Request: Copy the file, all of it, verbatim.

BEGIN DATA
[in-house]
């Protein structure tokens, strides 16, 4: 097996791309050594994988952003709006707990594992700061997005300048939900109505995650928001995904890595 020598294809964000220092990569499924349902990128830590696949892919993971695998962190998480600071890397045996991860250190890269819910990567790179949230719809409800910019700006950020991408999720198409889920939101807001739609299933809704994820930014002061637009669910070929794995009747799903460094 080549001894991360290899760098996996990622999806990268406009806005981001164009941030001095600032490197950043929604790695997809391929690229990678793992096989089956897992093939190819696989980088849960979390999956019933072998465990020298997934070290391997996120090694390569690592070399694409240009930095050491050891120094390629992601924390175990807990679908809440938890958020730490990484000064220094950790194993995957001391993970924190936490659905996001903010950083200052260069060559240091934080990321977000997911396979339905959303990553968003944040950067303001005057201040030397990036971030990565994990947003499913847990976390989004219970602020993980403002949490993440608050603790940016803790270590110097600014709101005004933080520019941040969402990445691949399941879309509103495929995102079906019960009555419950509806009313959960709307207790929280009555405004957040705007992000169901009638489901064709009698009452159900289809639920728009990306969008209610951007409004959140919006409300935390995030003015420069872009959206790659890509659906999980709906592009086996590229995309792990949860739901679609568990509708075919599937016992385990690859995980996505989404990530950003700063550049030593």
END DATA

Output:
[in-house]
């Protein structure tokens, strides 16, 4: 097996791309050594994988952003709006707990594992700061997005300048939900109505995650928001995904890595 020598294809964000220092990569499924349902990128830590696949892919993971695998962190998480600071890397045996991860250190890269819910990567790179949230719809409800910019700006950020991408999720198409889920939101807001739609299933809704994820930014002061637009669910070929794995009747799903460094 080549001894991360290899760098996996990622999806990268406009806005981001164009941030001095600032490197950043929604790695997809391929690229990678793992096989089956897992093939190819696989980088849960979390999956019933072998465990020298997934070290391997996120090694390569690592070399694409240009930095050491050891120094390629992601924390175990807990679908809440938890958020730490990484000064220094950790194993995957001391993970924190936490659905996001903010950083200052260069060559240091934080990321977000997911396979339905959303990553968003944040950067303001005057201040030397990036971030990565994990947003499913847990976390989004219970602020993980403002949490993440608050603790940016803790270590110097600014709101005004933080520019941040969402990445691949399941879309509103495929995102079906019960009555419950509806009313959960709307207790929280009555405004957040705007992000169901009638489901064709009698009452159900289809639920728009990306969008209610951007409004959140919006409300935390995030003015420069872009959206790659890509659906999980709906592009086996590229995309792990949860739901679609568990509708075919599937016992385990690859995980996505989404990530950003700063550049030593």